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James O'Brien (broadcaster)

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James Edward O'Brien (born 13 January 1972) is a British radio presenter and podcaster. He is one of the presenters on talk station LBC, presenting on weekdays between 10 am and 1 pm, hosting a phone-in discussion of current affairs and news, views and real-life experiences. He hosted a weekly interview series with JOE titled Unfiltered with James O'Brien. He has previously occasionally presented Newsnight for the BBC.

James O'Brien
Born
James Edward O'Brien

(1972-01-13) 13 January 1972 (age 47)
Hackney, London, England[1]
EducationAmpleforth College
Alma materLondon School of Economics
OccupationJournalist, television/radio presenter
Known forLBC, Newsnight

Early lifeEdit

O'Brien was adopted by Jim O’Brien, a journalist for The Daily Telegraph, as a baby.[2] He was educated at the independent Ampleforth College and later read Philosophy & Economics at the London School of Economics.[3]

JournalismEdit

Prior to his broadcasting career, O'Brien was an editor of the Daily Express gossip column written under the pseudonym William Hickey, and has had work published in Cosmopolitan and The Spectator.[4] In 2015, he published a book on attitudes about immigration, Loathe Thy Neighbour.[5] On 1 November 2018 he published a book called HOW TO BE RIGHT... in a world gone wrong in which he states his opinions on various matters of current affairs. The book reached 5th position in the Sunday Times Top 10 best sellers' list in December 2018.[6]

BroadcastingEdit

From 2000 to 2002, O'Brien was a panellist on the Channel 5 programme The Wright Stuff. In early 2001, he presented A Knight with O'Brien,[7] a talk show on Anglia Television.

With his wife, Lucy O'Brien (née McDonald), he fronted Channel 5's 2001 general election talk show 5 Talk, securing a review from Clive James, who wrote: "James, in particular, is a pink-shirted walking encyclopedia of political savvy".[8][9] O'Brien and wife Lucy have occasional weekend and Bank Holiday phone-ins for LBC.[citation needed] Other regular appearances include Sky News, The Big Questions (BBC One) and The Alan Titchmarsh Show (ITV).[citation needed]

LBCEdit

O'Brien first appeared on LBC during 2002 as a holiday cover presenter. His own weekly programme began in January 2003 and he became a full-time presenter in 2004. Regular features of his show include the "Mystery Hour," in which listeners phone in with various things that puzzle them and other callers attempt to give a solution.[4]

O'Brien made national headlines in April 2009 when footballer Frank Lampard phoned his show to object to tabloid stories about his private life and O'Brien's discussion of them. Lampard's former fiancée, Elen Rivas, had alleged that Frank Lampard had turned their home into a bachelor pad while she and Lampard's children were living in a rented flat. Lampard phoned in, objecting to the assertion that he was "weak" and "scum" and said that he had fought "tooth and nail" to keep his family together.[10] Public comments on Lampard's reaction praised Lampard's "brave" and "articulate" handling of the situation.[10] The exchange later earned O'Brien, who defended his conduct in an equally heated exchange with Kay Burley on Sky News, a Bronze Award in the Best Interview category of the 2010 Sony Radio Academy Awards.[11]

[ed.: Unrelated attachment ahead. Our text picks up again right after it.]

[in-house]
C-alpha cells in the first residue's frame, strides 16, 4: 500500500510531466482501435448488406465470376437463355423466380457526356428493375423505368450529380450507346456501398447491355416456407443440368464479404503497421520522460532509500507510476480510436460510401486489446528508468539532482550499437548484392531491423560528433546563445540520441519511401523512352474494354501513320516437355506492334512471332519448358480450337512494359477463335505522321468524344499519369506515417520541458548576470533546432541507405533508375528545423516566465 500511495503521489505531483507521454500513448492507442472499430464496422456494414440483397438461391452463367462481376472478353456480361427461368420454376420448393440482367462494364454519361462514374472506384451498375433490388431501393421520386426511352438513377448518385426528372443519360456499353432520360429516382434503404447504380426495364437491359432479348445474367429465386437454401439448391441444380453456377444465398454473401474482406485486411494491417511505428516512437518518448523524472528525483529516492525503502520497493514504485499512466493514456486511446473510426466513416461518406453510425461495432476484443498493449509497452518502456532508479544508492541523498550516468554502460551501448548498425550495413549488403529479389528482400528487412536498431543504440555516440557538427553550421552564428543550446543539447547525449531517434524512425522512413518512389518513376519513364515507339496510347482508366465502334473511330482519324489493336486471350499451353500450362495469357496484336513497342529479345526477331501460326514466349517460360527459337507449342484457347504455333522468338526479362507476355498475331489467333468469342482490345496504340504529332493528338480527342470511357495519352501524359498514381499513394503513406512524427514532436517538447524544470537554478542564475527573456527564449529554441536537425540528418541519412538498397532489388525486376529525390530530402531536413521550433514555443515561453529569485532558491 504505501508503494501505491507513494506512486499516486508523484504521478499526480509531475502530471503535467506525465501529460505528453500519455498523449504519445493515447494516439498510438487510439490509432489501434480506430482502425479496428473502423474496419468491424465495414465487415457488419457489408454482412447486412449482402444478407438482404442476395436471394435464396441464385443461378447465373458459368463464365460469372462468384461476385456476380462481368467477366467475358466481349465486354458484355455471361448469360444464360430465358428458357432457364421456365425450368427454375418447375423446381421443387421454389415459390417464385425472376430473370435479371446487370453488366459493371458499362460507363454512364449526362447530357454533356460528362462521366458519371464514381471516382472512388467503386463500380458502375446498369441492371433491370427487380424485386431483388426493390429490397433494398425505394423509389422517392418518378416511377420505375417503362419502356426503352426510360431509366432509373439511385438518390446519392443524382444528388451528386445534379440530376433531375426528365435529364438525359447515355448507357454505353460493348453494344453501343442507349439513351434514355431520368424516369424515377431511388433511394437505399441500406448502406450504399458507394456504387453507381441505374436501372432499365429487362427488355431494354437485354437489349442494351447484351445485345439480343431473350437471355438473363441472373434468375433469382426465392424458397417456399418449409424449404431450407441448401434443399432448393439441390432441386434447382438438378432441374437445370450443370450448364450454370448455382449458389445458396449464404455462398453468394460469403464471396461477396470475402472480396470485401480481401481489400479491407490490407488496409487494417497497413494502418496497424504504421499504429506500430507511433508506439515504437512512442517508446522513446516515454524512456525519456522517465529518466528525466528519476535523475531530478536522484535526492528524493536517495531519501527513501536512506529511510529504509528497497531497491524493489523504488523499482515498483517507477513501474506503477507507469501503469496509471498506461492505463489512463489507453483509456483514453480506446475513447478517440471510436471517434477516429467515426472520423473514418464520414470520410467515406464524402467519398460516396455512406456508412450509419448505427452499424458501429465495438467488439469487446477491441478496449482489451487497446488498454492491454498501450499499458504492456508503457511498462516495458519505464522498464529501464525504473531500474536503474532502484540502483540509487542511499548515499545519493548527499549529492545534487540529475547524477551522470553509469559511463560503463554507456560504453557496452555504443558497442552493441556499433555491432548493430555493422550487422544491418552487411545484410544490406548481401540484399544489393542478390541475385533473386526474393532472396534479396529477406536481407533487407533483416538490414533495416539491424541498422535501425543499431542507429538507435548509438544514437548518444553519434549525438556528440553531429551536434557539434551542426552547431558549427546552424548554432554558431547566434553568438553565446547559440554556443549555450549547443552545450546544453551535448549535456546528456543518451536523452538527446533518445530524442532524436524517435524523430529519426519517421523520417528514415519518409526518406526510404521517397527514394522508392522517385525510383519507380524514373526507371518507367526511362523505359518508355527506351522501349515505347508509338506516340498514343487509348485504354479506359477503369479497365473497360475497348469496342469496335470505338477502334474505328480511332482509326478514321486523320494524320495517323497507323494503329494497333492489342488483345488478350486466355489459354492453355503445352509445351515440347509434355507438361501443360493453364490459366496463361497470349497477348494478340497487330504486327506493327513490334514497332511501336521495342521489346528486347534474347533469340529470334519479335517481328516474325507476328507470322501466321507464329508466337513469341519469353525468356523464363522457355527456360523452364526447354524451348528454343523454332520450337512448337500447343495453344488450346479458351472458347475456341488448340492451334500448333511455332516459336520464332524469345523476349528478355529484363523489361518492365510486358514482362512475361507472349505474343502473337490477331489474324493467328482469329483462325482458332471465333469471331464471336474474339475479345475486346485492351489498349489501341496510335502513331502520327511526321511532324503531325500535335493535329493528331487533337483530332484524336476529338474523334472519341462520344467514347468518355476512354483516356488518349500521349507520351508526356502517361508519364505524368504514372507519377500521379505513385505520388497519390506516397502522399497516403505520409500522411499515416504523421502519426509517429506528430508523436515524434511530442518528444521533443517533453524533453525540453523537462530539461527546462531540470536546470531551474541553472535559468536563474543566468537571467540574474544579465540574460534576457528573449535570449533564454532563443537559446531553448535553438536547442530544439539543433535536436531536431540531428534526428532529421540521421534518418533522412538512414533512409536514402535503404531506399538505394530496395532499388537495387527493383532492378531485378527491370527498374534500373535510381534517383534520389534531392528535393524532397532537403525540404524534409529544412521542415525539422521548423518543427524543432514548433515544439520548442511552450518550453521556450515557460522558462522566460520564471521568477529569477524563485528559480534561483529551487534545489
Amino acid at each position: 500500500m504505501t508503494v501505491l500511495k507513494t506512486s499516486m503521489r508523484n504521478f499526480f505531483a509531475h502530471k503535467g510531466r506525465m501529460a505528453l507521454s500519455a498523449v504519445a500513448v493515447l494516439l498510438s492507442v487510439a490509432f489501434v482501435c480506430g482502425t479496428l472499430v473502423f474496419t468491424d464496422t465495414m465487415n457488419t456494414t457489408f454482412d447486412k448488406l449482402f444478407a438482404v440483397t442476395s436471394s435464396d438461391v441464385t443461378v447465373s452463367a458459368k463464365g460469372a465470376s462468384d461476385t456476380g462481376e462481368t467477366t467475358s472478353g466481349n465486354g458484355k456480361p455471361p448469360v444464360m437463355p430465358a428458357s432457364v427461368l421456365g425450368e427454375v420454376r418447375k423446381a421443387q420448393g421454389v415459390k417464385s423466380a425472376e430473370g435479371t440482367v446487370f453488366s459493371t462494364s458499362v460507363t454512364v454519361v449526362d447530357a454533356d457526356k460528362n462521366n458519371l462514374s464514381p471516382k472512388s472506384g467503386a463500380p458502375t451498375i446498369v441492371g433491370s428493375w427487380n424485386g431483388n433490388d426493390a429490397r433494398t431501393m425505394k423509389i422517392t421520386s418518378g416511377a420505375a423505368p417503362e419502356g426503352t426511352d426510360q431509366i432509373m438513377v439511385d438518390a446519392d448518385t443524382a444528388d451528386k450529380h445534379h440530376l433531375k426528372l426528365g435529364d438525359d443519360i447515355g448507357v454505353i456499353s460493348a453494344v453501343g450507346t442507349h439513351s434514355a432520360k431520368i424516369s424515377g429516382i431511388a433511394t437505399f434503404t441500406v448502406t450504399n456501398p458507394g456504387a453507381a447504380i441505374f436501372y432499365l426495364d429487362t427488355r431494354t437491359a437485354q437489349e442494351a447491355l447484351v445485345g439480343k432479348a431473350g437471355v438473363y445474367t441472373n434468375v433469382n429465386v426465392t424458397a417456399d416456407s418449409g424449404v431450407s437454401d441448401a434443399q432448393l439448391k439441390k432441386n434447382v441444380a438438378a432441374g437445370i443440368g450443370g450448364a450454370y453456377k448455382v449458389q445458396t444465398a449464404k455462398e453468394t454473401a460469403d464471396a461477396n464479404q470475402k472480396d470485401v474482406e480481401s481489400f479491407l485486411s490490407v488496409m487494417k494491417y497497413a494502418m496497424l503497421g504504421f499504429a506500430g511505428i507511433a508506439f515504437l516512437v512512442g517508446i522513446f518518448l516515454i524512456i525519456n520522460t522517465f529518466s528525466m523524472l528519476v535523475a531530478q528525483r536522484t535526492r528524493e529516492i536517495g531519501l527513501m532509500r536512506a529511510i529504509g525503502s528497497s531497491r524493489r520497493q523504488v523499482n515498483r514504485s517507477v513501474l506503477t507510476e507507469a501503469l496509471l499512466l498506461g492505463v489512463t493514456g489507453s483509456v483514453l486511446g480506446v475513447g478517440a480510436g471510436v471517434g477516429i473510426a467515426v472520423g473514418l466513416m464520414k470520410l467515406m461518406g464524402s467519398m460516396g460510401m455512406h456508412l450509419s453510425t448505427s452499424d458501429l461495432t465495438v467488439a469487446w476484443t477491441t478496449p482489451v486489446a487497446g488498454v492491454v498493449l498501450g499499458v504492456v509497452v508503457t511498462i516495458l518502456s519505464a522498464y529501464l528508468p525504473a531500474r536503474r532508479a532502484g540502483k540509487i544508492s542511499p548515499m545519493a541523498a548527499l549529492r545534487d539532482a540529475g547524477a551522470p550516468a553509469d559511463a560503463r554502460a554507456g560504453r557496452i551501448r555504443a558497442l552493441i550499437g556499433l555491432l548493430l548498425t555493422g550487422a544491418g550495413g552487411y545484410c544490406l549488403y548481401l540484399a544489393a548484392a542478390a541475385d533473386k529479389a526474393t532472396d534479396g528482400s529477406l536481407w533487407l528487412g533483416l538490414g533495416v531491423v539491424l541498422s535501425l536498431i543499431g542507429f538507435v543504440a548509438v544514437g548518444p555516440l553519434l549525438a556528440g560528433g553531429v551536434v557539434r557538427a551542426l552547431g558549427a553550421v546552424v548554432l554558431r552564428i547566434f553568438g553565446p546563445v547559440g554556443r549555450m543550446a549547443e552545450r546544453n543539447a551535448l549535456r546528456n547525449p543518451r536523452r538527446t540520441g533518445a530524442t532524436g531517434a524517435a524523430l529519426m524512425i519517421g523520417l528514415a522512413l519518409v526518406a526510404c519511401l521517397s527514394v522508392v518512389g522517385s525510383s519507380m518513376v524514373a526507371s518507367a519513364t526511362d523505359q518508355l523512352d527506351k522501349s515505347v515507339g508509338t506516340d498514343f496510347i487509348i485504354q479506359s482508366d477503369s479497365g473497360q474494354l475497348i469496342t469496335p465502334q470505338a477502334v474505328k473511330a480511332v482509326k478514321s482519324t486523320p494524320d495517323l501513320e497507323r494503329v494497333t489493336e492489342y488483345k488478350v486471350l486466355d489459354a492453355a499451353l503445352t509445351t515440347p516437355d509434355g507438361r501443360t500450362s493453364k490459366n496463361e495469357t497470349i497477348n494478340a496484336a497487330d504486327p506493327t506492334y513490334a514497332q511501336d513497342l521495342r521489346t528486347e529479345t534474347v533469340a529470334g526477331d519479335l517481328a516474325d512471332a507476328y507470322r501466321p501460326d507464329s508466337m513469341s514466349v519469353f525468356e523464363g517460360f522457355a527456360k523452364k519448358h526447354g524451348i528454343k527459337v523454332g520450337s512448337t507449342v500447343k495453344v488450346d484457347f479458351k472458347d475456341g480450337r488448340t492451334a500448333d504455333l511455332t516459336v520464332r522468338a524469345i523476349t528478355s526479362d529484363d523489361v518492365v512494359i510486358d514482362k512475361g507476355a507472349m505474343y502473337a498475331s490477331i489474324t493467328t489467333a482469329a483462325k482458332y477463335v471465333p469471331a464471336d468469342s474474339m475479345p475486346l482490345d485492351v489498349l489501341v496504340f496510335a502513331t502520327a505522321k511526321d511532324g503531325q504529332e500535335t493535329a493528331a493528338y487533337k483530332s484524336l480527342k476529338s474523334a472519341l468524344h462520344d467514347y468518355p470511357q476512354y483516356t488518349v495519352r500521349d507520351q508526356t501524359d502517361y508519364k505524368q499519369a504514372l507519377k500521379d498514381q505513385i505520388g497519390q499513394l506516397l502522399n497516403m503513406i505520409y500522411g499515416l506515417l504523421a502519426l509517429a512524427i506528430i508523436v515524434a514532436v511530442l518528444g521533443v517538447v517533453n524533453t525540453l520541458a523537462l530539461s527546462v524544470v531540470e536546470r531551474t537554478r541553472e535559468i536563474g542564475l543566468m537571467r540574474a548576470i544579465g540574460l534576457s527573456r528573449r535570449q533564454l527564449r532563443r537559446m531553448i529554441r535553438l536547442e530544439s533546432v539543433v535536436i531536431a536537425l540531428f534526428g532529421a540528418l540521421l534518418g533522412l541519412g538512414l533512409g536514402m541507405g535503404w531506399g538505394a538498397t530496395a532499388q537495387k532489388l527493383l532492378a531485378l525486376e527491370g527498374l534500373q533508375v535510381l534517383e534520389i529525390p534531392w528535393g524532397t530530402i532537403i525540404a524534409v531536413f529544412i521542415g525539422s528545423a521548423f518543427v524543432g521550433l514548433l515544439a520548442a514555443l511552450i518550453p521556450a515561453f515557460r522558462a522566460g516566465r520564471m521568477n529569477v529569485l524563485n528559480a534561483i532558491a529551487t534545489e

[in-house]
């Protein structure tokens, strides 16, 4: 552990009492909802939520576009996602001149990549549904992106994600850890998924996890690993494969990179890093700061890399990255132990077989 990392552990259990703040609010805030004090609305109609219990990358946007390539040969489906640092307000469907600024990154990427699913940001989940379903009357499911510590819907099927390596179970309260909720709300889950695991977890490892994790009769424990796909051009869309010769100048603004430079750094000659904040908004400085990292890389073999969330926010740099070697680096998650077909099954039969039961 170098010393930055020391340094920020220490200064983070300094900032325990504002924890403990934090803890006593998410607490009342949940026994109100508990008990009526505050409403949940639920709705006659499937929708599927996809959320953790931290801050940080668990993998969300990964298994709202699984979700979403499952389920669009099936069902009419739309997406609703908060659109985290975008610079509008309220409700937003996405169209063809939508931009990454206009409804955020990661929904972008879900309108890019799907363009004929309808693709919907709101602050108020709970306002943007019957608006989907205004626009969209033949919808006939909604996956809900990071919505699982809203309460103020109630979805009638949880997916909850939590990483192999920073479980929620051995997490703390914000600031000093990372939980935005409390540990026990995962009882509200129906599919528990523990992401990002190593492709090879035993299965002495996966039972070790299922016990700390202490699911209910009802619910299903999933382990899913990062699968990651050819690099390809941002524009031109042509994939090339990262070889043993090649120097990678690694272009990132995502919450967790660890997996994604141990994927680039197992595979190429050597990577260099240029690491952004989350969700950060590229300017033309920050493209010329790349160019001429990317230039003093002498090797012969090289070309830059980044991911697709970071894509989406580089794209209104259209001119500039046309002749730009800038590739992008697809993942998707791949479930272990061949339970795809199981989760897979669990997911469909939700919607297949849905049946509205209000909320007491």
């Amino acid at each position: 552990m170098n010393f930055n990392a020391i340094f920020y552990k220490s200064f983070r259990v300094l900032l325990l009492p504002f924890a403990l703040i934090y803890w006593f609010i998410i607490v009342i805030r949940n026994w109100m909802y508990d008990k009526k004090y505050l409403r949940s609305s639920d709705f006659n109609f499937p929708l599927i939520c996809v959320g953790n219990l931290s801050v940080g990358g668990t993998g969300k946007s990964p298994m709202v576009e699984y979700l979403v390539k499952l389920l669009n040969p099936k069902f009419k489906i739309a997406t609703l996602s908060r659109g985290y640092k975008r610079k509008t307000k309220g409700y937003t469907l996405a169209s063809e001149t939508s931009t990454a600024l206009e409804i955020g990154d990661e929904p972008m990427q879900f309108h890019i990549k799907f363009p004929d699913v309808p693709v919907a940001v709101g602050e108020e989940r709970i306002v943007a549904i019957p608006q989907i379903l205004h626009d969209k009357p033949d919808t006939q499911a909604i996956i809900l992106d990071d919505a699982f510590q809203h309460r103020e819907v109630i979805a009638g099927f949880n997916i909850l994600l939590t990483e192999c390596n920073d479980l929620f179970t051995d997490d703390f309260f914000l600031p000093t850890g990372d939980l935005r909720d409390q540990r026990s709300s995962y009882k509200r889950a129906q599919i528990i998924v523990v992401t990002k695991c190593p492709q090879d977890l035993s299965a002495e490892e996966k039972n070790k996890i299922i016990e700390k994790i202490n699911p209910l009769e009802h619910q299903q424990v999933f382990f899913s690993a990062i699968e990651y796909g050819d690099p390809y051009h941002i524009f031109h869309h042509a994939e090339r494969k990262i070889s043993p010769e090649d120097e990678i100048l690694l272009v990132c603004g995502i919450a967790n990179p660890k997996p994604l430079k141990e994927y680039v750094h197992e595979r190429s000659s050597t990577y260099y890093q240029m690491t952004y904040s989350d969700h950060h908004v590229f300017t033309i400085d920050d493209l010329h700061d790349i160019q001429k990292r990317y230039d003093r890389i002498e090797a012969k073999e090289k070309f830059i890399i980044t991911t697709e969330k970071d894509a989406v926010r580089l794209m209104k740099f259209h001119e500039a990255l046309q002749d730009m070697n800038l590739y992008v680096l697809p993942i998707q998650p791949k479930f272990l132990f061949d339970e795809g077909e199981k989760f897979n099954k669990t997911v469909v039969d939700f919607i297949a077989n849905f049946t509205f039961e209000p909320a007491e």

In 2013, O'Brien clashed with Work and Pensions Secretary Iain Duncan Smith in an argument over the Government's work programmes.[12] In May 2014, O'Brien interviewed UKIP leader Nigel Farage, which was cut short after Farage objected to questions about his expenses.[13] During the interview, O'Brien picked up on Farage's comment that he felt uncomfortable on a train at not being able to hear anyone speaking English. Farage was also criticised by O'Brien for misinterpreting having English as a second language as being unable to speak English at all, and for saying he would be concerned if a group of Romanian men moved in next door to him.[14] A video of the interview went viral and established O'Brien's national reputation.[15]

O'Brien has been singled out as a presenter on LBC, as his views have been in sharp contrast to fellow presenters, including Farage and Nick Ferrari, though O'Brien has frequently criticised Jeremy Corbyn.[16] He enjoys the freedom that LBC gives him to express his views.[15] O'Brien frequently discusses Brexit with callers who voted to leave the EU in the 2016 United Kingdom European Union membership referendum.[17]

TelevisionEdit

O'Brien began occasionally guest presenting on the BBC Two programme Newsnight in August 2014.[18][19][15] Following the widespread interest in O'Brien's interview with Farage, it was speculated[by whom?] he would be a permanent replacement for longtime host Jeremy Paxman, who intended to step down. The job was ultimately taken by Evan Davis.[20] The Sun criticised O'Brien's presence on Newsnight, calling him a "professional leftie propagandist".[21][22] O'Brien left Newsnight in January 2018 after being criticised for his anti-Brexit and anti-Trump views, which were felt to be out of step with the corporation's policy on neutrality. He departed on good terms, saying the BBC still had the finest selection of journalists in the world.[22]